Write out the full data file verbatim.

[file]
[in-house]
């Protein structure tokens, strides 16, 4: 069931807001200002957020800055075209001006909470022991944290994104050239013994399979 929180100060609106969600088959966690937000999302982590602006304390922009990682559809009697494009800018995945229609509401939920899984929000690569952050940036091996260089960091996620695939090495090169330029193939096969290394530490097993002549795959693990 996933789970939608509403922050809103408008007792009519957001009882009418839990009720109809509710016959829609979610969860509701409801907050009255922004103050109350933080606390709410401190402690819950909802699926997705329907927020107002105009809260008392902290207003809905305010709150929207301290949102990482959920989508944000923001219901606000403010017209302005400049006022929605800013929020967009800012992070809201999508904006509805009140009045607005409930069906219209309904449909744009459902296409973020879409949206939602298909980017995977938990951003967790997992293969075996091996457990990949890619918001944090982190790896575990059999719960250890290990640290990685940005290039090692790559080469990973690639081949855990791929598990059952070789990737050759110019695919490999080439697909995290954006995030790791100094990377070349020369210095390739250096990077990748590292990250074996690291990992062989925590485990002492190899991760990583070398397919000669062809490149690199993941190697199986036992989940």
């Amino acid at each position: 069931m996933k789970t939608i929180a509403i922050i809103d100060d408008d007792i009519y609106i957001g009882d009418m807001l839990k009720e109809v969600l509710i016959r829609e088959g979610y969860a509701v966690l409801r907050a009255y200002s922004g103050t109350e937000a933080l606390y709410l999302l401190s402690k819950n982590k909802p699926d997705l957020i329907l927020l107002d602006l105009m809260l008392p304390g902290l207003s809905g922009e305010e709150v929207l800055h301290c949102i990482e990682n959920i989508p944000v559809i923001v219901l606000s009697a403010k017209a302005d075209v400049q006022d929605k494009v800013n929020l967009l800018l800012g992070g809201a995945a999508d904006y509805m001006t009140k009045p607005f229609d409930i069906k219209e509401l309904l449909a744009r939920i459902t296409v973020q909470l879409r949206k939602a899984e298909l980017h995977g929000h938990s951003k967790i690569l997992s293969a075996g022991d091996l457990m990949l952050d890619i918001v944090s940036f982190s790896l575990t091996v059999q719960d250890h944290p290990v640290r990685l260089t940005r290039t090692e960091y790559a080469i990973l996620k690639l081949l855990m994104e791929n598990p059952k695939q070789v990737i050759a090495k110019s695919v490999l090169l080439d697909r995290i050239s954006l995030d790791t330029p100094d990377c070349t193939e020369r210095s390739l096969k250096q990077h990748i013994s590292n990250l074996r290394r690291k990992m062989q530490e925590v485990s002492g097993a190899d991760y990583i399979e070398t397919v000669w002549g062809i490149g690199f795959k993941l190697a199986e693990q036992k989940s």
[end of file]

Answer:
[in-house]
């Protein structure tokens, strides 16, 4: 069931807001200002957020800055075209001006909470022991944290994104050239013994399979 929180100060609106969600088959966690937000999302982590602006304390922009990682559809009697494009800018995945229609509401939920899984929000690569952050940036091996260089960091996620695939090495090169330029193939096969290394530490097993002549795959693990 996933789970939608509403922050809103408008007792009519957001009882009418839990009720109809509710016959829609979610969860509701409801907050009255922004103050109350933080606390709410401190402690819950909802699926997705329907927020107002105009809260008392902290207003809905305010709150929207301290949102990482959920989508944000923001219901606000403010017209302005400049006022929605800013929020967009800012992070809201999508904006509805009140009045607005409930069906219209309904449909744009459902296409973020879409949206939602298909980017995977938990951003967790997992293969075996091996457990990949890619918001944090982190790896575990059999719960250890290990640290990685940005290039090692790559080469990973690639081949855990791929598990059952070789990737050759110019695919490999080439697909995290954006995030790791100094990377070349020369210095390739250096990077990748590292990250074996690291990992062989925590485990002492190899991760990583070398397919000669062809490149690199993941190697199986036992989940």
């Amino acid at each position: 069931m996933k789970t939608i929180a509403i922050i809103d100060d408008d007792i009519y609106i957001g009882d009418m807001l839990k009720e109809v969600l509710i016959r829609e088959g979610y969860a509701v966690l409801r907050a009255y200002s922004g103050t109350e937000a933080l606390y709410l999302l401190s402690k819950n982590k909802p699926d997705l957020i329907l927020l107002d602006l105009m809260l008392p304390g902290l207003s809905g922009e305010e709150v929207l800055h301290c949102i990482e990682n959920i989508p944000v559809i923001v219901l606000s009697a403010k017209a302005d075209v400049q006022d929605k494009v800013n929020l967009l800018l800012g992070g809201a995945a999508d904006y509805m001006t009140k009045p607005f229609d409930i069906k219209e509401l309904l449909a744009r939920i459902t296409v973020q909470l879409r949206k939602a899984e298909l980017h995977g929000h938990s951003k967790i690569l997992s293969a075996g022991d091996l457990m990949l952050d890619i918001v944090s940036f982190s790896l575990t091996v059999q719960d250890h944290p290990v640290r990685l260089t940005r290039t090692e960091y790559a080469i990973l996620k690639l081949l855990m994104e791929n598990p059952k695939q070789v990737i050759a090495k110019s695919v490999l090169l080439d697909r995290i050239s954006l995030d790791t330029p100094d990377c070349t193939e020369r210095s390739l096969k250096q990077h990748i013994s590292n990250l074996r290394r690291k990992m062989q530490e925590v485990s002492g097993a190899d991760y990583i399979e070398t397919v000669w002549g062809i490149g690199f795959k993941l190697a199986e693990q036992k989940s």